(Photo via twitter.com/Saxbys)
This past Tuesday was the first On The Table Philly event for the city, with 107 local organizations hosting their own tables for conversations around various issues affecting Philadelphian life.
But table-hosting wasn’t just limited to orgs — individuals could host their own chats, too. All in all, more than 300 table discussions took place all over Philly.
— Patrick Morgan (@PMorganPHL) May 24, 2017
There were a good number of mission-minded orgs that got in on the conversations, such as Fairmount Ventures which hosted a table to talk about how nonprofits could do better to gain and retain talent.
— Fairmount Ventures (@FairmountV) May 23, 2017
Even the Philly-based coffee company Saxbys got people together to talk about ways to get involved in social impact.
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— Saxbys (@Saxbys) May 23, 2017
Local economy — and ways to improve it — was also a prevalent topic throughout, as with the tables hosted by the Delaware Valley Regional Planning Commission.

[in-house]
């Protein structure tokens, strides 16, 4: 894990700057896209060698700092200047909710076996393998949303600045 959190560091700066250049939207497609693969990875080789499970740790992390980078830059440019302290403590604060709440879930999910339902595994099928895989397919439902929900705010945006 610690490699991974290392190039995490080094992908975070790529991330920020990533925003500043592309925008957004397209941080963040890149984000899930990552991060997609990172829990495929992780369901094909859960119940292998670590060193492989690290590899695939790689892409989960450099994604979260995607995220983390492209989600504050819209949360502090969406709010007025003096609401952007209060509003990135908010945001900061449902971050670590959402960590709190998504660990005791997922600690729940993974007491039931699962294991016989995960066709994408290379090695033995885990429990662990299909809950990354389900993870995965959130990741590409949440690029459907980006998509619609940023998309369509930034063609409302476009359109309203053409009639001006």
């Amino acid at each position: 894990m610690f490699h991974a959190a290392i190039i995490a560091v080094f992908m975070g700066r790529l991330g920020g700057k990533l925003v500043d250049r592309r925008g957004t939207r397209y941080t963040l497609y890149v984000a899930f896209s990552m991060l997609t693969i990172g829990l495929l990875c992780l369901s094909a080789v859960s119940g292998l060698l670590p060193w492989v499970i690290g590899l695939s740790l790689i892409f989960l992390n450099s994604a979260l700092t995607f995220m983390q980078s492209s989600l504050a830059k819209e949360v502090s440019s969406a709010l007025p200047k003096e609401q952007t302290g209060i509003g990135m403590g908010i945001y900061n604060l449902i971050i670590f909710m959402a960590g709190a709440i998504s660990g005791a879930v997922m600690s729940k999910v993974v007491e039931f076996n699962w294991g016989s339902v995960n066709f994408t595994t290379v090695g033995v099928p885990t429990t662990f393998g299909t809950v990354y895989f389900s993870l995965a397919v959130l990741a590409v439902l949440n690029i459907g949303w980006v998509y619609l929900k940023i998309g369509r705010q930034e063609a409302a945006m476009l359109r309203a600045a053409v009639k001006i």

— DVRPC (@DVRPC) May 23, 2017
This reporter thought it was cool to see some big names in local news media stepping up to talk about what we can all do better as storytellers.
— NBC10 Philadelphia (@NBCPhiladelphia) May 23, 2017
— Kim Fox (@kimfox) May 23, 2017
— Philly Inquirer (@PhillyInquirer) May 23, 2017
But if there was a common thread to these 300-some discussions, it was the shared goal of helping Philadelphians achieve equity — and how that goal can be addressed by shining a light on the more systemic issues our city faces.
— Chamber for Gtr PHL (@ChamberPHL) May 23, 2017
— PYN (@PYNinc) May 23, 2017
— The Evoluer House (@EvoluerHouse) May 24, 2017
— Welcoming Center PA (@welcomingcenter) May 23, 2017
— Arlene Edmonds (@AEWriter) May 24, 2017
On the Table Philly offered the realization that, yes, days like these can really spur necessary conversations, but they can’t stop here — hopefully, these talks on how to better our communities will continue.
#LetsTalkPhilly takeaway: It's not what we can do more of but rather what are barriers w/i the systems that anchor disparities & inequities
— Michelle Huttenhoff (@MHuttenhoff) May 23, 2017
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